Just days before the signing of the Constitution, George Washington, not yet America's first president, took his pals out for a night on the town to celebrate the Constitutional Convention's end. They went to Philadelphia's City Tavern, where, if a surviving receipt is to be believed, he and his men consumed more than 100 bottles of wine, more than 30 bottles of beer, eight bottles of whiskey, eight bottles of cider, and seven bowls of punch, for an inflation-adjusted tab of somewhere between $15,000 and $17,000.
This was a big celebration, but it wasn't entirely out of the ordinary. The Founders were drinkers and distillers. Washington produced his own brandy and whiskey at Mount Vernon, and he and his fellow revolutionaries imbibed vast quantities of spirits as they plotted independence and developed the machinery of American governance. Saloons were so heavily associated with revolutionary ideas, in fact, that they became known as "nurseries of freedom."
Saloons were where the ideas that would define America were first hashed out, presumably via the kind of rowdy, unstructured conversation that tends to happen in bars. It is not much of an exaggeration to say that America was imagined, organized, and eventually built over booze consumed in saloons. Without saloons, America—or at least America as we know it—might not exist.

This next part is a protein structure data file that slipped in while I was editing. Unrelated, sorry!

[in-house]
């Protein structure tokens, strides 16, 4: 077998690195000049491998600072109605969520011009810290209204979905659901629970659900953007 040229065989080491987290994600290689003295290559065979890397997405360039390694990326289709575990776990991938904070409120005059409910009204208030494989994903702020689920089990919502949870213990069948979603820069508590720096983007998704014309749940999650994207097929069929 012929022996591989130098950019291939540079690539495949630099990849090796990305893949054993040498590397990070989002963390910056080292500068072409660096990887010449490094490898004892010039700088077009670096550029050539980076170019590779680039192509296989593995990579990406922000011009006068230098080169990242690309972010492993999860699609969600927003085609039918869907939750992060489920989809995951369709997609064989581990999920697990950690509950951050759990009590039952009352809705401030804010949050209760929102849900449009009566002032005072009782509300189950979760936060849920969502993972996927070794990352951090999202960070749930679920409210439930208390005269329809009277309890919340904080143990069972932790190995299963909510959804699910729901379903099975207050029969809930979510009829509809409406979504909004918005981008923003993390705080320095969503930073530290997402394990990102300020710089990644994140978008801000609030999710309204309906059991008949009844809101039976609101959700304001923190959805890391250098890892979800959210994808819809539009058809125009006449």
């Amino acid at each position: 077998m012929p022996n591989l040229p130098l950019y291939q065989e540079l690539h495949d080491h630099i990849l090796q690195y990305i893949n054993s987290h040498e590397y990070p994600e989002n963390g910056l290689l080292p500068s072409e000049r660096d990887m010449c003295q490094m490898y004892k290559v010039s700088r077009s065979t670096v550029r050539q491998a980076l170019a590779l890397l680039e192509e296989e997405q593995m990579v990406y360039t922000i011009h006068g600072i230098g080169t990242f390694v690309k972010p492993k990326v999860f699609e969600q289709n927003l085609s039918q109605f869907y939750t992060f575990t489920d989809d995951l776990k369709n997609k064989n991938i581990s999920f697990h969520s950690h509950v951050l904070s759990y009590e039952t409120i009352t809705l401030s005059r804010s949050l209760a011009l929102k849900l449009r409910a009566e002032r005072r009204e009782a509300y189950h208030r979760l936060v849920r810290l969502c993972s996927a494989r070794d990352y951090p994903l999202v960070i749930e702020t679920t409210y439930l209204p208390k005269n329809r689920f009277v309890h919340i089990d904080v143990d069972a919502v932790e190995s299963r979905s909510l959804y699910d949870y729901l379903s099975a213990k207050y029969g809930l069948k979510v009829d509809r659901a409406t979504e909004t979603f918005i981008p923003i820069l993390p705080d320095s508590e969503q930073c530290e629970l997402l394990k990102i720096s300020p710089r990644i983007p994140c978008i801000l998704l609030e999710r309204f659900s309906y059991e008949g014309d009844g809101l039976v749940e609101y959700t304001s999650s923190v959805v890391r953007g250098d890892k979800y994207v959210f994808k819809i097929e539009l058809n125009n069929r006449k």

In the century and a half after the founding, saloons continued to be a key social institution, places of business, leisure, and community for many men—until Prohibition wiped them out, destroying in one fell stroke the cultural and economic infrastructure they had long provided.
COVID-19 was the greatest disruption to America's bar scene since Prohibition. Some 110,000 eating and drinking establishments, affecting an estimated 2.5 million jobs, closed either temporarily or permanently during the pandemic, according to the National Restaurant Association. This too represented a great cultural and economic loss.
It wasn't just the bars that went away, and with them the jobs and economic activity directly associated with the business of slinging drinks. There was a dramatic reduction in the casual conversations and fateful meetings these bars hosted, and the potentially valuable ideas those interactions could have generated.
This sort of thing is hard to quantify. How much is any given bar conversation worth? In most cases, probably not all that much. A better question is: How much are all of them worth, in aggregate? That is possible to measure—not by looking at today's pandemic-adjacent bar closures but by looking back to the closest analogue, Prohibition, and the decline in innovation that attended the shuttering of America's saloons.
The cost to innovation was just one of many associated with Prohibition, and it took nearly a century, and some unusually clever data gathering, to pin it down. That in turn provides a strong hint that the costs and consequences of the current pandemic are broader and deeper than we can currently measure or see. They may well take years to fully discover. To begin to understand them, we first have to understand America's long love affair with saloons.